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Hunters Asked To Save Deer Hearts For Wildlife Rehabilitators

The Hearts Are A Good Source Of Protein For Large Birds, Like The 19 Eagles Currently At The Center

Glen Moberg/WPR

Hunters are being asked to save the hearts of the deer they harvest to help wildlife rehabilitators feed eagles and other large raptors

Marge Gibson, executive director of the Raptor Education Group wildlife center near Antigo, said hearts are a good food for the big birds because they are high protein and low fat.

“Most hunters don’t eat the heart of the deer that they harvest, and rather than leaving it in the woods for it to go to waste, this is something that we feed our birds all the time,” Gibson said. “The heart of any animal is pure muscle and raptors in particular are unable to metabolize fat, so this is a perfect food for any raptor.”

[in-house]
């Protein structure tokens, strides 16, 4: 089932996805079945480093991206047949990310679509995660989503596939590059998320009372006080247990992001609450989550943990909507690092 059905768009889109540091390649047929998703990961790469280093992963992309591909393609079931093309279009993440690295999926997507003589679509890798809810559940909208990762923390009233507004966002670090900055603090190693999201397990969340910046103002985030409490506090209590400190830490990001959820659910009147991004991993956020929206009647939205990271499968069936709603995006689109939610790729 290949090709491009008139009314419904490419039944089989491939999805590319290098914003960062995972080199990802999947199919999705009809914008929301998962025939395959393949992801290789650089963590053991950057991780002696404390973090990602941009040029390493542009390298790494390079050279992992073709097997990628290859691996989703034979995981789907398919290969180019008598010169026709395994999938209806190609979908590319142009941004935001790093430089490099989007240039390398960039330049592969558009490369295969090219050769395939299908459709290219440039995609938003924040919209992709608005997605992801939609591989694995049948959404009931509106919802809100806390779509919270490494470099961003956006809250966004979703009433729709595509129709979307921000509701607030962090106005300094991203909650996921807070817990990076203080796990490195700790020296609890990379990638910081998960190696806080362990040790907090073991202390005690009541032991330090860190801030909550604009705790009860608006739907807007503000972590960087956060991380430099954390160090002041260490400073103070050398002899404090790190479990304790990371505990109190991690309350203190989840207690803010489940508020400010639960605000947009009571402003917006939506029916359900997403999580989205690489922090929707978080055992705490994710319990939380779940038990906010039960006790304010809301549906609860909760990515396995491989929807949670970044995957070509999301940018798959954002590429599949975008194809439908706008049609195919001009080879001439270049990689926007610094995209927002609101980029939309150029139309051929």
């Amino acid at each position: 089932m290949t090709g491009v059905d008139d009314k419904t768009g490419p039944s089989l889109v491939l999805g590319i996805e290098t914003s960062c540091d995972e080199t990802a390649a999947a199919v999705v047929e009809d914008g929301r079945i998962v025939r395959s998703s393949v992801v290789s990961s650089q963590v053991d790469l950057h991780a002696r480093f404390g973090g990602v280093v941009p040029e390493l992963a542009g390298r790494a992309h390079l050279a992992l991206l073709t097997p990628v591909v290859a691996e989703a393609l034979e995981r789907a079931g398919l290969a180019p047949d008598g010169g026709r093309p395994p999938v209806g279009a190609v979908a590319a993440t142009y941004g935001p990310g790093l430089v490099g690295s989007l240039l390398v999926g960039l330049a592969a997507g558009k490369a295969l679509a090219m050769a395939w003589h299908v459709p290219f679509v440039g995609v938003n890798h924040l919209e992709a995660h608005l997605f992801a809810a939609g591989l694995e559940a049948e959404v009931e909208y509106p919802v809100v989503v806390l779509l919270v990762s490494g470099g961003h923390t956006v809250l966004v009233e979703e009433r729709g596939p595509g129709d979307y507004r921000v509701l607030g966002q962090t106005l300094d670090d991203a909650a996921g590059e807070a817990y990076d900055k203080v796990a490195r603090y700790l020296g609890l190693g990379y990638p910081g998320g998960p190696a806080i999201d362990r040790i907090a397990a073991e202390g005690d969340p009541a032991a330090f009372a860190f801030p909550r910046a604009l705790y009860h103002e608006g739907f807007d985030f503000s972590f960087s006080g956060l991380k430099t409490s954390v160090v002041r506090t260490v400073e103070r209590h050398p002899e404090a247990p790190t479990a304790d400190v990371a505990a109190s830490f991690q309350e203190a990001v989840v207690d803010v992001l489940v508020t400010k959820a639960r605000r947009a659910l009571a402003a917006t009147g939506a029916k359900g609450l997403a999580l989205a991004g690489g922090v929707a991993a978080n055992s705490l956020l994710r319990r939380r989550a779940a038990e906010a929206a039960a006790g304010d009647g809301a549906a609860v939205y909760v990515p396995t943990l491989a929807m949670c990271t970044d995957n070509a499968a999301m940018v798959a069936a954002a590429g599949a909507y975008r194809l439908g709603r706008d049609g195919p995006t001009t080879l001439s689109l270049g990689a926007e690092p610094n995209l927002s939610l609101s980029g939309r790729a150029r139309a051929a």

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There are 300 birds being cared for at the center, including small songbirds, owls and waterfowl. Gibson said hungry, injured eagles are being brought in all the time.

“We have 19 right now,” she said, “and they can eat up to three pounds a day, so they have a healthy appetite.”

Gibson said hunters can freeze the hearts, and bring them directly to the center, or to drop off points listed on the Raptor Education Group website. She does not want hearts from deer killed with lead ammunition, because of the poisoning risk.